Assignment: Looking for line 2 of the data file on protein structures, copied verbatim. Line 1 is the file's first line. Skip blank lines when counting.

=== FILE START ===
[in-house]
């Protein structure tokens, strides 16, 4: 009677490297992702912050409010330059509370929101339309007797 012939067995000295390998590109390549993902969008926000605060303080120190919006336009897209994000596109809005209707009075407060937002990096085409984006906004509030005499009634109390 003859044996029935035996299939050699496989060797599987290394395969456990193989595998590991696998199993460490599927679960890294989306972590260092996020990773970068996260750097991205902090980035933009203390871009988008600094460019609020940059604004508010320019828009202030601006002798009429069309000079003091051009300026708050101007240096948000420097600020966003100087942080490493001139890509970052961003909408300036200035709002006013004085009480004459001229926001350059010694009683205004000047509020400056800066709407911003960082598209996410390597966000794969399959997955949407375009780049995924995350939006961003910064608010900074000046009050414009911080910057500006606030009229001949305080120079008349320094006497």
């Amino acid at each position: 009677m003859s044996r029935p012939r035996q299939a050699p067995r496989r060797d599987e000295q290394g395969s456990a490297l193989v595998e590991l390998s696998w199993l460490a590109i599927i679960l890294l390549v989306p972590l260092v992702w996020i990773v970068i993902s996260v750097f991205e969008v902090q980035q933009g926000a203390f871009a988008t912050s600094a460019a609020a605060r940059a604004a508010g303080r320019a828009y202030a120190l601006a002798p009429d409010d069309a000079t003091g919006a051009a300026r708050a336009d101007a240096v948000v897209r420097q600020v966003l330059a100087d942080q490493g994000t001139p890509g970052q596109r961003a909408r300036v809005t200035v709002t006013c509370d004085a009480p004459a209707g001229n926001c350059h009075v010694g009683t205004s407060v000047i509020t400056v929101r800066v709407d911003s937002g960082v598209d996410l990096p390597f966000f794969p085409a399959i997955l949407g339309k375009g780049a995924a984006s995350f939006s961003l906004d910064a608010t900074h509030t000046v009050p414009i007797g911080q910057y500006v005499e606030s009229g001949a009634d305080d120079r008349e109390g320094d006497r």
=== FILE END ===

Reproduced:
């Protein structure tokens, strides 16, 4: 009677490297992702912050409010330059509370929101339309007797 012939067995000295390998590109390549993902969008926000605060303080120190919006336009897209994000596109809005209707009075407060937002990096085409984006906004509030005499009634109390 003859044996029935035996299939050699496989060797599987290394395969456990193989595998590991696998199993460490599927679960890294989306972590260092996020990773970068996260750097991205902090980035933009203390871009988008600094460019609020940059604004508010320019828009202030601006002798009429069309000079003091051009300026708050101007240096948000420097600020966003100087942080490493001139890509970052961003909408300036200035709002006013004085009480004459001229926001350059010694009683205004000047509020400056800066709407911003960082598209996410390597966000794969399959997955949407375009780049995924995350939006961003910064608010900074000046009050414009911080910057500006606030009229001949305080120079008349320094006497």